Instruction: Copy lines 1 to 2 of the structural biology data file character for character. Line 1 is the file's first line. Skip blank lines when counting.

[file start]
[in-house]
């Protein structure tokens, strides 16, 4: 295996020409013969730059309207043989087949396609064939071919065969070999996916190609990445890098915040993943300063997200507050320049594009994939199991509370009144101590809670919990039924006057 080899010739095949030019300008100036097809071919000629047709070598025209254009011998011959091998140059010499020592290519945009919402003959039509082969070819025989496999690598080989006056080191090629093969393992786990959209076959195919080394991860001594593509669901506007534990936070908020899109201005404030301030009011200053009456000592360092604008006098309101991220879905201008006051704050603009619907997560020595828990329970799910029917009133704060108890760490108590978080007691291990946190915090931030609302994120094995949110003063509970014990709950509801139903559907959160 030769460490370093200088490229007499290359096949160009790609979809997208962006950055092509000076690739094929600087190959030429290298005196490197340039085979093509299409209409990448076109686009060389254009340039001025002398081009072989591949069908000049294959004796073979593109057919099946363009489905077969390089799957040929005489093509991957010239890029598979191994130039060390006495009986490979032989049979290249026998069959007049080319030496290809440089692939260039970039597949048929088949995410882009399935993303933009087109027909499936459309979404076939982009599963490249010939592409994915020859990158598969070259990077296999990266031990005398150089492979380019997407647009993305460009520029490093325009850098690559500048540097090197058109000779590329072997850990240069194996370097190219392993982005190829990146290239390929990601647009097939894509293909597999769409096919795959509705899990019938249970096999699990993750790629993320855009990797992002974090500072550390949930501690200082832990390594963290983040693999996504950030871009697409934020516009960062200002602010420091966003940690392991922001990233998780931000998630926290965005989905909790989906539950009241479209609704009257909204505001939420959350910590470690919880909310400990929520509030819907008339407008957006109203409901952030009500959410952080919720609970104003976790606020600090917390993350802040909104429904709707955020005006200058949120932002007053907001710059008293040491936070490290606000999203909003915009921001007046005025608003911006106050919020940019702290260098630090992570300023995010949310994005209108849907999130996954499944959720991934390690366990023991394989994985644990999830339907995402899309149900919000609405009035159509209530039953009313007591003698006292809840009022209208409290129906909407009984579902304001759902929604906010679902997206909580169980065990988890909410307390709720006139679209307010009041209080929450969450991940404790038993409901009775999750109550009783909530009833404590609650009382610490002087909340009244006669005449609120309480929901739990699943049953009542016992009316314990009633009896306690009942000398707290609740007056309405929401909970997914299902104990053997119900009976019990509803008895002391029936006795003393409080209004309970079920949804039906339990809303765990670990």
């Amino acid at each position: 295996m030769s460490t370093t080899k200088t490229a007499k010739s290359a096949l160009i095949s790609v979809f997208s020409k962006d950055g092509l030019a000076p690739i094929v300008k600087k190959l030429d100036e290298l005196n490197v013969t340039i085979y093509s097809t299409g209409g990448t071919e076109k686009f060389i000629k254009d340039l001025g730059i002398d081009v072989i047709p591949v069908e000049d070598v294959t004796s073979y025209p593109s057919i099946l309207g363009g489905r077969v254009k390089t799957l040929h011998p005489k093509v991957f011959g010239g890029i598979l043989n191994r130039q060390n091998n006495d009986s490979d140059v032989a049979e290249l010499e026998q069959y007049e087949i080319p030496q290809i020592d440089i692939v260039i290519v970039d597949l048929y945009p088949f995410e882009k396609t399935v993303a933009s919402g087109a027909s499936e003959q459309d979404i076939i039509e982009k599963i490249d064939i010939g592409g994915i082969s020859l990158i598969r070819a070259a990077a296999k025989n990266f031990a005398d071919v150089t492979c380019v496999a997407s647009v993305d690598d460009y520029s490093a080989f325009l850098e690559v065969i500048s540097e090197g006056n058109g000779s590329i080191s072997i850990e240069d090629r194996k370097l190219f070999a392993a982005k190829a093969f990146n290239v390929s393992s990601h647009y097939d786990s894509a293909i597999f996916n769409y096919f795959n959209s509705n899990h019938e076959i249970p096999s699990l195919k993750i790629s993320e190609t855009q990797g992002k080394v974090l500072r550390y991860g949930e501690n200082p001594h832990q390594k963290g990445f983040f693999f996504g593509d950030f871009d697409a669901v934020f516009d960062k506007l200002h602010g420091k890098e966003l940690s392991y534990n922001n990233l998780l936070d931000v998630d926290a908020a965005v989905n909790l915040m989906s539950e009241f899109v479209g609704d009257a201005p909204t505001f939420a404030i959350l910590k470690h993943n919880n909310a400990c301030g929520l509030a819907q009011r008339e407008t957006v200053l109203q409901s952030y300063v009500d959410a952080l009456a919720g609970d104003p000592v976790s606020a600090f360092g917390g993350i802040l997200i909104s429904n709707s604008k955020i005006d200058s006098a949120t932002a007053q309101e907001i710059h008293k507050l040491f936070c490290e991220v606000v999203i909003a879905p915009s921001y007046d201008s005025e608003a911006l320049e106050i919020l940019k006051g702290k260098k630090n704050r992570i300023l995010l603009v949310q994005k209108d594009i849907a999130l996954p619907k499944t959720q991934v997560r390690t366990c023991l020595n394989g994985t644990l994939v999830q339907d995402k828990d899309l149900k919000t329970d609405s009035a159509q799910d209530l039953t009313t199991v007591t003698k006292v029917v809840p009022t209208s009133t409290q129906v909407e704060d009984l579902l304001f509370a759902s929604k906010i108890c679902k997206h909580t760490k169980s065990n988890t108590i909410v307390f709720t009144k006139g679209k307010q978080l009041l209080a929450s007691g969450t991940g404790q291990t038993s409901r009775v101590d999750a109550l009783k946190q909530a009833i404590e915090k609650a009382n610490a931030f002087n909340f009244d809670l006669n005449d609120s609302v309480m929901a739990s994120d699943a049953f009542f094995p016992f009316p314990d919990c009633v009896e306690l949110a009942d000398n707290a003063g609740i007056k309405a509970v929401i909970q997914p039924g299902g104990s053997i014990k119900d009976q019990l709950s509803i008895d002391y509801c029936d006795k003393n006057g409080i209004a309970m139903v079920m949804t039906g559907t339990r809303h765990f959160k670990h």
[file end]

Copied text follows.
[in-house]
């Protein structure tokens, strides 16, 4: 295996020409013969730059309207043989087949396609064939071919065969070999996916190609990445890098915040993943300063997200507050320049594009994939199991509370009144101590809670919990039924006057 080899010739095949030019300008100036097809071919000629047709070598025209254009011998011959091998140059010499020592290519945009919402003959039509082969070819025989496999690598080989006056080191090629093969393992786990959209076959195919080394991860001594593509669901506007534990936070908020899109201005404030301030009011200053009456000592360092604008006098309101991220879905201008006051704050603009619907997560020595828990329970799910029917009133704060108890760490108590978080007691291990946190915090931030609302994120094995949110003063509970014990709950509801139903559907959160 030769460490370093200088490229007499290359096949160009790609979809997208962006950055092509000076690739094929600087190959030429290298005196490197340039085979093509299409209409990448076109686009060389254009340039001025002398081009072989591949069908000049294959004796073979593109057919099946363009489905077969390089799957040929005489093509991957010239890029598979191994130039060390006495009986490979032989049979290249026998069959007049080319030496290809440089692939260039970039597949048929088949995410882009399935993303933009087109027909499936459309979404076939982009599963490249010939592409994915020859990158598969070259990077296999990266031990005398150089492979380019997407647009993305460009520029490093325009850098690559500048540097090197058109000779590329072997850990240069194996370097190219392993982005190829990146290239390929990601647009097939894509293909597999769409096919795959509705899990019938249970096999699990993750790629993320855009990797992002974090500072550390949930501690200082832990390594963290983040693999996504950030871009697409934020516009960062200002602010420091966003940690392991922001990233998780931000998630926290965005989905909790989906539950009241479209609704009257909204505001939420959350910590470690919880909310400990929520509030819907008339407008957006109203409901952030009500959410952080919720609970104003976790606020600090917390993350802040909104429904709707955020005006200058949120932002007053907001710059008293040491936070490290606000999203909003915009921001007046005025608003911006106050919020940019702290260098630090992570300023995010949310994005209108849907999130996954499944959720991934390690366990023991394989994985644990999830339907995402899309149900919000609405009035159509209530039953009313007591003698006292809840009022209208409290129906909407009984579902304001759902929604906010679902997206909580169980065990988890909410307390709720006139679209307010009041209080929450969450991940404790038993409901009775999750109550009783909530009833404590609650009382610490002087909340009244006669005449609120309480929901739990699943049953009542016992009316314990009633009896306690009942000398707290609740007056309405929401909970997914299902104990053997119900009976019990509803008895002391029936006795003393409080209004309970079920949804039906339990809303765990670990």